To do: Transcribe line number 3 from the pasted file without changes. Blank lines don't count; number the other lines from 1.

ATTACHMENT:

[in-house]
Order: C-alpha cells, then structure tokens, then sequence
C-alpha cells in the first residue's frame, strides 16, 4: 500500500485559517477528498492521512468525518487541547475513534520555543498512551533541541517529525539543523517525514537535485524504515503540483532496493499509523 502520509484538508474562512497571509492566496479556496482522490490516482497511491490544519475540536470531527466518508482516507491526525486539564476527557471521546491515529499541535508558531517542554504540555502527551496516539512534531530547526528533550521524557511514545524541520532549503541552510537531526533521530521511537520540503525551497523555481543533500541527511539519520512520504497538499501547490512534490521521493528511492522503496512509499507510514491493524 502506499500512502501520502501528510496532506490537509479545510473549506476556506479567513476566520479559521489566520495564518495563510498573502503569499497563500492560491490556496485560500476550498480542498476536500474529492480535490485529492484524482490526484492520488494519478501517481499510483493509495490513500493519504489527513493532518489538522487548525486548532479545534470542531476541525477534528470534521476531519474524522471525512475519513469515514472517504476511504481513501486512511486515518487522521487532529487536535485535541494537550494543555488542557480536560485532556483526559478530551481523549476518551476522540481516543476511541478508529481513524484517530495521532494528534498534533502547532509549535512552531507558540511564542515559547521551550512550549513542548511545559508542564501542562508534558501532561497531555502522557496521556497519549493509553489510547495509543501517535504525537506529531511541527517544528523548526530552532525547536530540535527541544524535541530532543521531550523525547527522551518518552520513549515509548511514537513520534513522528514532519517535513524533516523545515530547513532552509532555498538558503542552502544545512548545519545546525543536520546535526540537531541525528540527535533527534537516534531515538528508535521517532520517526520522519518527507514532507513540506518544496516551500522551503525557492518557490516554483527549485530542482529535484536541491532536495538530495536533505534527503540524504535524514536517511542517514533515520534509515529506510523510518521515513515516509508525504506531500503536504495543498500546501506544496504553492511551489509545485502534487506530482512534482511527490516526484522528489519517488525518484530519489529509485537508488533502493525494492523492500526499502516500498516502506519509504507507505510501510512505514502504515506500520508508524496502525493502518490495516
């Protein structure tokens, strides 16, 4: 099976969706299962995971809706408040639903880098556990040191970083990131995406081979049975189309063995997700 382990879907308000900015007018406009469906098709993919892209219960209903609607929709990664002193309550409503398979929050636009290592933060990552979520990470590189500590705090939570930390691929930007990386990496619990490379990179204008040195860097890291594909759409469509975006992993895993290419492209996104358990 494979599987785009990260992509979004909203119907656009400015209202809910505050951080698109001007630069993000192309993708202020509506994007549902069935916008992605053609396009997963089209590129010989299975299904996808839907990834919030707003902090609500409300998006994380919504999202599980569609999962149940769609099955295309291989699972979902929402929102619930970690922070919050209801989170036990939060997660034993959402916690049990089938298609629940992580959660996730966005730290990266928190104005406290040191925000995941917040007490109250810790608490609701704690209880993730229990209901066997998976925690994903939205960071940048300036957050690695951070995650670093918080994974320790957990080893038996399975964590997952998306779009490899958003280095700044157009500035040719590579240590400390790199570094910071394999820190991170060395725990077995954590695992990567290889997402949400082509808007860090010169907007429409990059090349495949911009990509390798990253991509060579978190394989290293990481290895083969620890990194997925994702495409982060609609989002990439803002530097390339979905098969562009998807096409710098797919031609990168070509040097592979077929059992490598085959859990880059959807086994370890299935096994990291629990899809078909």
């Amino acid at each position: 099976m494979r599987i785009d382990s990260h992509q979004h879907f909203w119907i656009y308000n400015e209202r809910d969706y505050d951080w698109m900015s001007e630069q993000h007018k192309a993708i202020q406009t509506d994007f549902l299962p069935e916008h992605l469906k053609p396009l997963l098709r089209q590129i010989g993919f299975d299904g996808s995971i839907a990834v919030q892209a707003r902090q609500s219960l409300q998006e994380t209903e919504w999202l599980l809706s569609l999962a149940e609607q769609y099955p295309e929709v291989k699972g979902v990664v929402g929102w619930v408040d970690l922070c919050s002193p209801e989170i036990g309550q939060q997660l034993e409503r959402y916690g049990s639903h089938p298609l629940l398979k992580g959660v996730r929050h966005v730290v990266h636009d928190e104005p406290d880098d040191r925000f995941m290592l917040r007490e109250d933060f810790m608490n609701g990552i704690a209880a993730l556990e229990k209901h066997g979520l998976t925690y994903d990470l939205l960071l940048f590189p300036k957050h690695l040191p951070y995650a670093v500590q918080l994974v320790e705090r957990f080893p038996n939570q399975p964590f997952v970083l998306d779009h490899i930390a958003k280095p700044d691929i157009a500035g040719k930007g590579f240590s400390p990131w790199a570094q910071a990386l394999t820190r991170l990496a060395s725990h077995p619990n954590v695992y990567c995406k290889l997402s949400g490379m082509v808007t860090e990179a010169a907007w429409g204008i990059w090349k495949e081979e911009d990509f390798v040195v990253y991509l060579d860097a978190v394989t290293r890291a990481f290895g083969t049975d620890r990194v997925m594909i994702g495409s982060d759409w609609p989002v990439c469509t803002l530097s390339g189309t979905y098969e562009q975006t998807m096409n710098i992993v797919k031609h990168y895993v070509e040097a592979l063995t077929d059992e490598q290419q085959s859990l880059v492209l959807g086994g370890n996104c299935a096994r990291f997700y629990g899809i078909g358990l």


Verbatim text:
C-alpha cells in the first residue's frame, strides 16, 4: 500500500485559517477528498492521512468525518487541547475513534520555543498512551533541541517529525539543523517525514537535485524504515503540483532496493499509523 502520509484538508474562512497571509492566496479556496482522490490516482497511491490544519475540536470531527466518508482516507491526525486539564476527557471521546491515529499541535508558531517542554504540555502527551496516539512534531530547526528533550521524557511514545524541520532549503541552510537531526533521530521511537520540503525551497523555481543533500541527511539519520512520504497538499501547490512534490521521493528511492522503496512509499507510514491493524 502506499500512502501520502501528510496532506490537509479545510473549506476556506479567513476566520479559521489566520495564518495563510498573502503569499497563500492560491490556496485560500476550498480542498476536500474529492480535490485529492484524482490526484492520488494519478501517481499510483493509495490513500493519504489527513493532518489538522487548525486548532479545534470542531476541525477534528470534521476531519474524522471525512475519513469515514472517504476511504481513501486512511486515518487522521487532529487536535485535541494537550494543555488542557480536560485532556483526559478530551481523549476518551476522540481516543476511541478508529481513524484517530495521532494528534498534533502547532509549535512552531507558540511564542515559547521551550512550549513542548511545559508542564501542562508534558501532561497531555502522557496521556497519549493509553489510547495509543501517535504525537506529531511541527517544528523548526530552532525547536530540535527541544524535541530532543521531550523525547527522551518518552520513549515509548511514537513520534513522528514532519517535513524533516523545515530547513532552509532555498538558503542552502544545512548545519545546525543536520546535526540537531541525528540527535533527534537516534531515538528508535521517532520517526520522519518527507514532507513540506518544496516551500522551503525557492518557490516554483527549485530542482529535484536541491532536495538530495536533505534527503540524504535524514536517511542517514533515520534509515529506510523510518521515513515516509508525504506531500503536504495543498500546501506544496504553492511551489509545485502534487506530482512534482511527490516526484522528489519517488525518484530519489529509485537508488533502493525494492523492500526499502516500498516502506519509504507507505510501510512505514502504515506500520508508524496502525493502518490495516